Technology is a heaven’s dance. Now all we need is the technology to use it to our maximum potential.
 


~ Part of the A to Z Challenge ~
A post a day except Sunday for the month of April to cover topics beginning with each letter of the alphabet.

Cathartic Monkeyism returns in May.


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14 comments

  1. Paul · · Reply

    Very very cool GG. The technology vs consumerism comment is right on. Consumerism is not defined by how much you have or buy, but rather why you have or buy it. When you are getting your positive feelings from an object solely from the acquisition, that’s consumerism. When you get the fulfillment/ joy from the use of an object (or its beauty, or importance or whatever) then you own it for the right reason. It is possible to practice consumerism and have very little, or to not practice and have a lot. For instance a commercial sound mixing board in a studio that is used to its fullest, is simply good use and sense, Whereas the same sound board in someone’s home who rarely records and doesn’t have a clue what all the knobs,buttons and slides are, is consumerism. We’ve mentioned this before – consumerism is extrinsic: the value lies in the pssession; whereas the use of a product is intrinsic : it’s operation or use satisfies a personal need, an extension of self. To have vs to use: Extrinsic vs intrinsic.

    Talking to doors, plants, statues, makes them intrinsic, a part of who you are. You don’t need to own the doors or whatever to have an intrinsic relationship. You do need to own them to have an extrinsic relationship. Extrinsic relationships narrow down, in time to a point, and then disappear. Intrinsic relationships widen out in time and become a part of all that is (infinite). I call the extrinsic effect over time convergent (like the vanishing point in linear perspective – the rail lines into the distance) It has much less value in time than a divergent concept which becomes broader in time (for instance the ripples spreading from a stone in the pond – ever wider in time. Or the concept of “Pay it Forward’ – a divergent intrinsic concept). These concepts are also related to the inclusive/exclusive discussion.

    Ha! Anyway, I need to stop blathering here – suffice it to say I enjoyed and learned fom your post (so far). Carry on! (Oh, I can’t resist – see how the sound mixing board is divergent in the studio[adds to every recording made and has value in all the copies made thereafter], whereas the home bound board is convergent – the value gradually fades away as it sits getting older and collecting dust and worh less each day)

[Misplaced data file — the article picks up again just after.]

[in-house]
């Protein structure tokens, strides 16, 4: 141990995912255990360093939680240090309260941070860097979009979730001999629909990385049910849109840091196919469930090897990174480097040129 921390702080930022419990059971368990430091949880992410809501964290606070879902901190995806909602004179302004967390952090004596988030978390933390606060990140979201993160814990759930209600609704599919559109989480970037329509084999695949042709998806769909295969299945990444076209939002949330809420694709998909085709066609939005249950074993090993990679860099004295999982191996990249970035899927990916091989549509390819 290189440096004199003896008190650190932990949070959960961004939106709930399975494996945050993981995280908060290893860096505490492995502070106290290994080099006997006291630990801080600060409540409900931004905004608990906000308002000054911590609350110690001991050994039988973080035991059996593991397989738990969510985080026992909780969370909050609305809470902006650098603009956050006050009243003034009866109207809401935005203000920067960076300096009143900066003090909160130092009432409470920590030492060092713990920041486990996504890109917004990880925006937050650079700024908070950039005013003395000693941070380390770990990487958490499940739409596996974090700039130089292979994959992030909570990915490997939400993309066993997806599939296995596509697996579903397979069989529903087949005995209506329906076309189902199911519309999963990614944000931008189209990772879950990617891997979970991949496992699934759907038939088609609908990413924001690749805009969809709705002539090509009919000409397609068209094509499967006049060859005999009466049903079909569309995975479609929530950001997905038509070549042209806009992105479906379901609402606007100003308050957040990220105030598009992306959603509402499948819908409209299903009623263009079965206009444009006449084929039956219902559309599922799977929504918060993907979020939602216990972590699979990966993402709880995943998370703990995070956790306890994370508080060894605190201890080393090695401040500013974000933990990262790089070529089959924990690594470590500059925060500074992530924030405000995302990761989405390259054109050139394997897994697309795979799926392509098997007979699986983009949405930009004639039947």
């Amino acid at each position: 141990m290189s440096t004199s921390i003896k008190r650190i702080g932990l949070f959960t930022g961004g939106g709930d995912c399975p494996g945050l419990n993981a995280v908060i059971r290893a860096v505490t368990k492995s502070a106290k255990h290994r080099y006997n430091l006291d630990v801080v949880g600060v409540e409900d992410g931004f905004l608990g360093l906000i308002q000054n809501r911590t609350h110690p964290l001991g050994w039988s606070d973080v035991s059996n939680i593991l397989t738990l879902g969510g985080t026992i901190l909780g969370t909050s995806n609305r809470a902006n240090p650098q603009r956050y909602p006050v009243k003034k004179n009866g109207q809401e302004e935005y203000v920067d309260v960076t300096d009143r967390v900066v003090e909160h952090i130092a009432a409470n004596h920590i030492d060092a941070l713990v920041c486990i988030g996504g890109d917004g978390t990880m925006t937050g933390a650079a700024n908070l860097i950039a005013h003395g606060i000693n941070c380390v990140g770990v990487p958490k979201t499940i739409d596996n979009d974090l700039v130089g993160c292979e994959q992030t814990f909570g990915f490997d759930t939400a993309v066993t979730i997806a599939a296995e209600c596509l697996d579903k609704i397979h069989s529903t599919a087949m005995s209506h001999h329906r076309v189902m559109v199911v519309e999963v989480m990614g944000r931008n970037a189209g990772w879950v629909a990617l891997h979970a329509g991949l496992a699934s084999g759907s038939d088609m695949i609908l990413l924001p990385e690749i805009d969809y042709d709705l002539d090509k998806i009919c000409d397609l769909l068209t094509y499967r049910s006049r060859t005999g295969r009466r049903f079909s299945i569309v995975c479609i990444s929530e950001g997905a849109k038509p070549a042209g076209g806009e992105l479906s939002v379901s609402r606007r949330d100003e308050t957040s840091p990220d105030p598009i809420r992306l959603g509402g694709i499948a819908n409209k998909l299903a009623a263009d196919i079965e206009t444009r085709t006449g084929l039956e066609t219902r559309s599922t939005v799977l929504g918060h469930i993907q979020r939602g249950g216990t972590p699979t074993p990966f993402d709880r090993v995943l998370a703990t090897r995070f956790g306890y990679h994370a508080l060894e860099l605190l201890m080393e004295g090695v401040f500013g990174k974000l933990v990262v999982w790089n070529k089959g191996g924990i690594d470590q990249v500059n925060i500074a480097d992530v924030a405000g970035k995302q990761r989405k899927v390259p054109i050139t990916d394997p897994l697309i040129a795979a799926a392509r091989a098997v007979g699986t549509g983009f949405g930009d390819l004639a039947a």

2. There is a great joke circulating online, and I don’t know the source, but it goes thus: If a person from the 1950’s appeared in front of you this instant, what would you tell them about the world of today? “I carry a device on my hip that can access the sum of all human knowledge. I use it to get in arguments with strangers and look at pictures of cats.”

  3. I talk to apples too…apparently they are not fond of beef. Still no cell phone, my TV set is as old as my grown children and still amazes me with it’s quality, though it’s hard to find something worth watching on it.

    I haven’t used a microwave in years, except the one at 7-Eleven for the odd Hoagie.

    I had a major panic attack a few years ago when my original mouse died and I had to replace it. Then new ones felt totally different and this is horrible for a digital artist! By the way, if you see a great deal on dentures, please pass it on!

    Now I must go…I have to get ready for my weekly Google Hangout with my stalkers…they get really pissed if I skip out.

    I’m really enjoying reading your great blog posts…you’ve really found your groove!

  4. I hate being told what to do as well. Herded is a good word for it. My relationship with technology is definitely a love/hate one. I seriously don;t know why I bother with any of it sometimes, but mostly I’m hopelessly addicted to it. My phone is an additional appendage. Perhaps in the future our phones will literally be a part of us.